Tara O’Connor’s Roots begins with her divorce as she falls into that fugue state familiar to many that accompanies the collapse of a relationship, moving back in with one’s parents and the very specific kind of depression that comes with those life-altering events. It also depicts how O’Connor pulled herself out of this, through work and starting a new project, and what happened when she traveled to Ireland to research her family history. The trip didn’t turn out the way she expected, and neither did the resulting book.
Roots was originally self-published a few years ago, but Top Shelf is now publishing a new, longer version of that story. In addition, O’Connor has The Altered History of Willow Sparks, a fictional graphic novel coming out from Oni Press early next year. Both are about changing one’s life and O’Connor sat down to talk about her work.
Tara, how did you come to comics?
I originally did some webcomics when I was younger, very manga-esque style, both in artwork and in storytelling. I liked superhero comics but the style just wasn’t something I wanted to replicate, personally. I found indie comics when I got to college—comics like Lost at Sea and Scott Pilgrim by Bryan Lee O’Malley, Salamander Dreams by Hope Larson, and French Milk by Lucy Knisley got me thinking about comics in a different way. I immediately fell in love with that loose inky style and shortly after I started my first printed mini-comic, Puddles, in 2010. Since then, I haven’t slowed down!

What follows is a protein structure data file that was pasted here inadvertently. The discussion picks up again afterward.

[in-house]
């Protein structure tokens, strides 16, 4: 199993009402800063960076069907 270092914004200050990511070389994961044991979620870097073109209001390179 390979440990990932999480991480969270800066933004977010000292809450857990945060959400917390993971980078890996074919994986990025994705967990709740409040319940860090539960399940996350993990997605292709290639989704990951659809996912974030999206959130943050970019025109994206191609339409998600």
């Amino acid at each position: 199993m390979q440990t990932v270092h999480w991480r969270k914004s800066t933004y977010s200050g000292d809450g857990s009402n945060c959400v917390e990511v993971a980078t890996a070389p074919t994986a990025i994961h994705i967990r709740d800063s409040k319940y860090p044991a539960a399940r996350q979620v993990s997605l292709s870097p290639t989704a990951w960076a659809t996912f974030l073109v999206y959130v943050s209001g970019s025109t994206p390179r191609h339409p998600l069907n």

So what is Roots?
Roots is probably one of the most personal comics I’ve ever done. It started after my divorce in 2014, I was going to be an O’Connor again so I wanted to know what that meant, I wanted to explore my family tree and see where exactly we all came from. That’s when the idea of the travelogue/memoir came from. I was emotionally reeling and needed a focus. Comics have helped me through some rough patches before, so that was my plan this time around as well.
You originally did this as a Kickstarter. Do you want to talk a little about the background of the book, because you had been making comics for a while when you first planned this.
Yes, it was a Kickstarter in 2014! I had the trip planned but I needed to cover costs for printing as well as shipping. I figured Kickstarter would be the best way to go ‘cos it was a much larger piece of work that I was used to doing—it would give me the incentive to make it the best it can be, and get it in as many hands as possible. There’s also something about being financially responsible that’s an incentive in itself, I didn’t want to let down my backers. I hit some low points throughout the project, just ‘cos of the sheer amount of emotion involved in it, but they all supported me through and through!
The title page and the coat of arms in the background. Is that the O’Connor coat of arms? What does the motto mean?
Yes that is the coat of arms! The motto simply means: From God Every Help.
Had you been interested in genealogy and doing that research for a while?
Yes! I’ve always been interested in looking into it, I knew only so much from my folks and that knowledge kind of stopped at my grandparents, so I wanted to go further. I wasn’t able to find much more than they knew, but it was more than I could’ve imagined.
Have you been trying to assemble the rest of your extended family tree?